In the groups CT, RT and CTRT we observed a higher occurrence of patterns of left anterior fascicular block (LAFB), with the highest occurrence in the CTRT group. The ECG pattern of LAFB is typically attributed to the conduction block in the left anterior fascicle. However, this pattern is not unique just for the block in the left anterior fascicle. LAFB is a common nonspecific abnormality that occurs in a variety of left-sided cardiac pathologies, as well as in persons without overt cardiac disease . We have also shown in our simulation studies that LAFB pattern can result also from diffuse and/or regional alteration in the activation propagation in the myocardium of the left ventricle [64,65]. It is not likely that the radiotherapy would affect selectively only the left anterior fasciculus of the left bundle; therefore we assume that this finding might reflect subtle subclinical conduction alteration of myocardium, more pronounced in the CTRT group.
Several factors could contribute to the alteration of the myocardium, and both cisplatin-based treatment and radiotheraphy have been reported to cause structural and functional changes. The effect of cisplatin includes direct damage of myocardium as well as of extracellular matrix, such as oxidative stress and enhanced endoplasmatic reticulum stress, activation of apoptotic processes, nuclear damage and mitochondrial abnormalities, disorganization of cardiomyocytes and widening of intercalated discs, induction of inflammation and fibrosis [25,26,38-40]. Also radiation causes structural and microvascular changes, as was shown in animal as well as in human studies, and late abnormalities can appear months to years later [66-71]. It is also assumed that the combination of chemotherapy and radiotherapy can have a synergetic effect on cardiac function .
Additionally, a great proportion on patients in this study were overweight or obese. The structural and functional changes of myocardium in obesity, referred to as “the fatty heart”, include altered glucose and lipid metabolism, the lipid accumulation in myocardium and inflammatory infiltrations [73,74]. And finally, an additional factor is the natural aging. Although none of these conditions were explicitly pronounced in any group of patients, they could have additive effect. A combination of these factors can affect electrogenesis, as well as the ratio of electrically active and inactive myocardial tissue, and consequently the sequence of ventricular activation and the morphology of the QRS complex.
Limitation of the study
There were several limitations of the study. The project was not originally designed for evaluating ECG, therefore not all pre-treatment ECGs were available, and only standard paper ECG recordings were available for the manual measurement. Neither records nor results of the 24-hour Holter monitoring were available in the patients, therefore the occurrence of arrhythmias could not be better evaluated. As well, no clinical events or complaints related to possible arrhythmias, such as syncope or palpitations were found in patients’ medical records.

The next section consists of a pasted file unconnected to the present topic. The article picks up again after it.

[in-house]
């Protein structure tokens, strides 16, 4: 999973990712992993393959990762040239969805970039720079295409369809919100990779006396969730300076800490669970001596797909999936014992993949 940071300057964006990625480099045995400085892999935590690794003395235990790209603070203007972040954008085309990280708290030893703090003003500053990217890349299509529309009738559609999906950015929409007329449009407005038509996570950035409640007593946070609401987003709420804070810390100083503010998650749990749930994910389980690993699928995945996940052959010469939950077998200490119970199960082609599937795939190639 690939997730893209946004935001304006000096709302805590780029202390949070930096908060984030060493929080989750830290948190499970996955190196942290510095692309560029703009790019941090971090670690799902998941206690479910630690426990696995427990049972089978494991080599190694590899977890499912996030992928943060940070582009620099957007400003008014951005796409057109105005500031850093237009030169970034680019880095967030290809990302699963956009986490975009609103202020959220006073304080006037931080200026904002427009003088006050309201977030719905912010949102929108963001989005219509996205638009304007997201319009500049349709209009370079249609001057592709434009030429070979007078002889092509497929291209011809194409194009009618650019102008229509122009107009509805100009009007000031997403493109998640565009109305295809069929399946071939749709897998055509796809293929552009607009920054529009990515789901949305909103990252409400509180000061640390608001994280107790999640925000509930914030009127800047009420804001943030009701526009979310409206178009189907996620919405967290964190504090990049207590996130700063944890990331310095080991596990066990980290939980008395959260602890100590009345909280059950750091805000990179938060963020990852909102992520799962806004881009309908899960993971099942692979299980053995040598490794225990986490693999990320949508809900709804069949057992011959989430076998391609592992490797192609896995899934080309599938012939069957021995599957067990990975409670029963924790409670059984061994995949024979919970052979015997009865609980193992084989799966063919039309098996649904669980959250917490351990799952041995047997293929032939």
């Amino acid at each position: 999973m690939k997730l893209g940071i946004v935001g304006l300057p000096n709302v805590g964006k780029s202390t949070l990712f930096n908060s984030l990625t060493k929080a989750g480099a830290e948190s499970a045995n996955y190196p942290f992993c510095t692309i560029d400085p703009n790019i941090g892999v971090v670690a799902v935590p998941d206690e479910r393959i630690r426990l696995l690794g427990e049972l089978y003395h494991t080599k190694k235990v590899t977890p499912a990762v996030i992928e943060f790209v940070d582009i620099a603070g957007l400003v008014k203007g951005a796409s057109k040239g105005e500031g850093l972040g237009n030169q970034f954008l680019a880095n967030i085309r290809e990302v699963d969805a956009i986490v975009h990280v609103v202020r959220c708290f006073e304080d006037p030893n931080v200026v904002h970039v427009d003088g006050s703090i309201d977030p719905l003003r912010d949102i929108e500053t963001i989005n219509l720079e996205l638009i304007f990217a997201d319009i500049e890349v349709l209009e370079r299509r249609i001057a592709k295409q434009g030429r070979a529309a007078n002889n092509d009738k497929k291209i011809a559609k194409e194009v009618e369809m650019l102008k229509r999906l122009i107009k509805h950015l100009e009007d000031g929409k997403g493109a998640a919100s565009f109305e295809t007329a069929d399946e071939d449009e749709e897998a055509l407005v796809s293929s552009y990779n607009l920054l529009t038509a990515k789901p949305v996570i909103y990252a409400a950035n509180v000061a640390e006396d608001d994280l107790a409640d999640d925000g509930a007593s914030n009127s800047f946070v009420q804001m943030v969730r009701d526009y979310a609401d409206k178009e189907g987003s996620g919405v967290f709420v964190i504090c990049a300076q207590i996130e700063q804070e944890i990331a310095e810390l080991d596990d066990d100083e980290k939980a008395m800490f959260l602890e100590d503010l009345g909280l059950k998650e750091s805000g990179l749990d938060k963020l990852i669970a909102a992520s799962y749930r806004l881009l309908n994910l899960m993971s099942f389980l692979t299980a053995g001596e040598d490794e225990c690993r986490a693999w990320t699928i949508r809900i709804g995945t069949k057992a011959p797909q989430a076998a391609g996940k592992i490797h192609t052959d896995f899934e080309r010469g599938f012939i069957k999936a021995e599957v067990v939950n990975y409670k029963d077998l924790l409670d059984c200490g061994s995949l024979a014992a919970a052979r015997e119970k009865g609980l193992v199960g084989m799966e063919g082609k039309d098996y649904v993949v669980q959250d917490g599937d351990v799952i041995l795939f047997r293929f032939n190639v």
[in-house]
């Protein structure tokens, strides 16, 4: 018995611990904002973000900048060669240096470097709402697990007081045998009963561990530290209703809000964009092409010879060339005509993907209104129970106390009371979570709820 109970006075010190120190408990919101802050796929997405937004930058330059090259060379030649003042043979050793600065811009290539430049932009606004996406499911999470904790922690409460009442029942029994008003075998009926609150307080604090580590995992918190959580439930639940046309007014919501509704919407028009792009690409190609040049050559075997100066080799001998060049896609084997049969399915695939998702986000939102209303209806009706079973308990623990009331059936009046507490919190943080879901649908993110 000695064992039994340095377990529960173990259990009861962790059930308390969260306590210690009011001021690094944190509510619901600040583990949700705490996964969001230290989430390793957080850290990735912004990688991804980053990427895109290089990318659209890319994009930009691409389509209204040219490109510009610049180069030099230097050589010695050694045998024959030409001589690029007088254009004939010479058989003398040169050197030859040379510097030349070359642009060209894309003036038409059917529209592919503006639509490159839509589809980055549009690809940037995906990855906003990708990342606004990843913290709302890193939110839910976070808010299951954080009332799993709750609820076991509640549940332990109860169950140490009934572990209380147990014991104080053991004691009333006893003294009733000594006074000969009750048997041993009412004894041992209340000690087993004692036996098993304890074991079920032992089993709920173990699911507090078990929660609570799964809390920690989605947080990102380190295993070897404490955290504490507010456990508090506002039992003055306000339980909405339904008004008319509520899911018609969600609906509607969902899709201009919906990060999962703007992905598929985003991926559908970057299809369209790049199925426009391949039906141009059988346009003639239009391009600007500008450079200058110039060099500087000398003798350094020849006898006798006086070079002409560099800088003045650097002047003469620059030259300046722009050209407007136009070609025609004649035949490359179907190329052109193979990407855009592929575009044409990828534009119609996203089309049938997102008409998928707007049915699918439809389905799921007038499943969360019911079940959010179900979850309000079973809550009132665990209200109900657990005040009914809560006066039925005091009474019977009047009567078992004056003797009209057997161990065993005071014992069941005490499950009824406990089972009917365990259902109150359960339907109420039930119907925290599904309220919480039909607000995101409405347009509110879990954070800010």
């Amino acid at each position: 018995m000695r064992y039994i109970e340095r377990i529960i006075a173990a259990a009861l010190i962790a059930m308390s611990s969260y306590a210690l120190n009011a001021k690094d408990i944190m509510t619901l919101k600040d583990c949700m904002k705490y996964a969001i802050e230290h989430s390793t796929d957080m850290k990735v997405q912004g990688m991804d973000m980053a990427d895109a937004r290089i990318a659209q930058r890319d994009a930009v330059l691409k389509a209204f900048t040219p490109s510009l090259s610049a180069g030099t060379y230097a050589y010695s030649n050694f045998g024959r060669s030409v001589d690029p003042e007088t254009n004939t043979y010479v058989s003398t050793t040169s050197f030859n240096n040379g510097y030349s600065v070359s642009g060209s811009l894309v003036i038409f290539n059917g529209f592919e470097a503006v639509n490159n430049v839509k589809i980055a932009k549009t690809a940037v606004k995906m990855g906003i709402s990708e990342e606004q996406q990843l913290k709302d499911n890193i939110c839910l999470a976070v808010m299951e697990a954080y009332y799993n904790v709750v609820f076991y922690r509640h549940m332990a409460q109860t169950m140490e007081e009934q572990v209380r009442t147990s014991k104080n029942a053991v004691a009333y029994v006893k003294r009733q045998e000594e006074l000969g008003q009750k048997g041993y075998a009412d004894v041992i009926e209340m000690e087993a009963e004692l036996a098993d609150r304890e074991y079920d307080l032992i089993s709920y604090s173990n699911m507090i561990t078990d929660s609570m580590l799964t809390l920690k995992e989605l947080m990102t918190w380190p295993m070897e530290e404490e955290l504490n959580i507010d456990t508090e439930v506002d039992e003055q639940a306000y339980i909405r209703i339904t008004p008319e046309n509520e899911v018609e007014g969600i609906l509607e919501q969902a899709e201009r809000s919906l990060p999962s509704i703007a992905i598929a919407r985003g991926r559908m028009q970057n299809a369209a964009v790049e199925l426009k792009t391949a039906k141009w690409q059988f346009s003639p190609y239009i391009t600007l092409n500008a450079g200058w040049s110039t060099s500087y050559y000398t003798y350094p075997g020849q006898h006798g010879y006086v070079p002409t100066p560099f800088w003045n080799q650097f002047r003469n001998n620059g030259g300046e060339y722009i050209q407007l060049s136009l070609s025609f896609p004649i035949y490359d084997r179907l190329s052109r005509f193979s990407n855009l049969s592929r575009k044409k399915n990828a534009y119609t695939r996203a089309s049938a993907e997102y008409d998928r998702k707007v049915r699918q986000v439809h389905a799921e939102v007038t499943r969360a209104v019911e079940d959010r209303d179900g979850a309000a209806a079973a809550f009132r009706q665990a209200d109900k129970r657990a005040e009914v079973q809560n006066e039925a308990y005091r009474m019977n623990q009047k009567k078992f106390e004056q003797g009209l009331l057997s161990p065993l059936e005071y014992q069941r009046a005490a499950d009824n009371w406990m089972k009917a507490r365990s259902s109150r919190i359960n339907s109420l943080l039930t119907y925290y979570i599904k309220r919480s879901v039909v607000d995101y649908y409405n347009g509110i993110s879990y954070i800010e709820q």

There were relatively small numbers of patients in the AS , RT and CTRT groups compared to the CT group, since cisplatin is currently the recommended regimen in the treatment of testicular cancer [1,2] Because of the small sample size the results might not achieve statistical significance. In spite of the small numbers it was documented that the subtle ECG changes were pronounced in RT and CTRT groups, suggesting additive effect of radiotherapy, what is consistent with reported subclinical deterioration of cardiac function [22,38,75]. However, because of these limitation these results needs to be taken with caution.
It could be concluded that cisplatin treatment did not show signs of late cardiotoxicity that could be documented by ECG. The ECG findings in patients treated by cisplatin were dominantly within normal limits and the number of pathological ECG findings was negligible. The GLM model did not show a significant effect of cisplatin-based therapy, but the ECG parameters were significantly affected by age and obesity. However, the additive effect of radiotherapy cannot be excluded.
All authors contributed to the study conception and design. Material preparation, data collection and analysis were performed by Andreas Thaler, Lucia Petrikova, Beata Mladosievicova, Daniela Svetlovska, Katarina Kalavska, Zora Krivosikova, Jozef Mardiak, Michal Mego, Michal Chovanec and Ljuba Bacharova. The first draft of the manuscript was written by Ljuba Bacharova and all authors commented on previous versions of the manuscript. All authors read and approved the final manuscript.
The study was supported partly by the projects ITMS No. 26240120033, the European Regional Development Fund, and by the projects VEGA 1/0327/19, VEGA 01/0610/18 and APVV-15-0086. We thank Milan Nosko for his valuable input in the statistical analysis.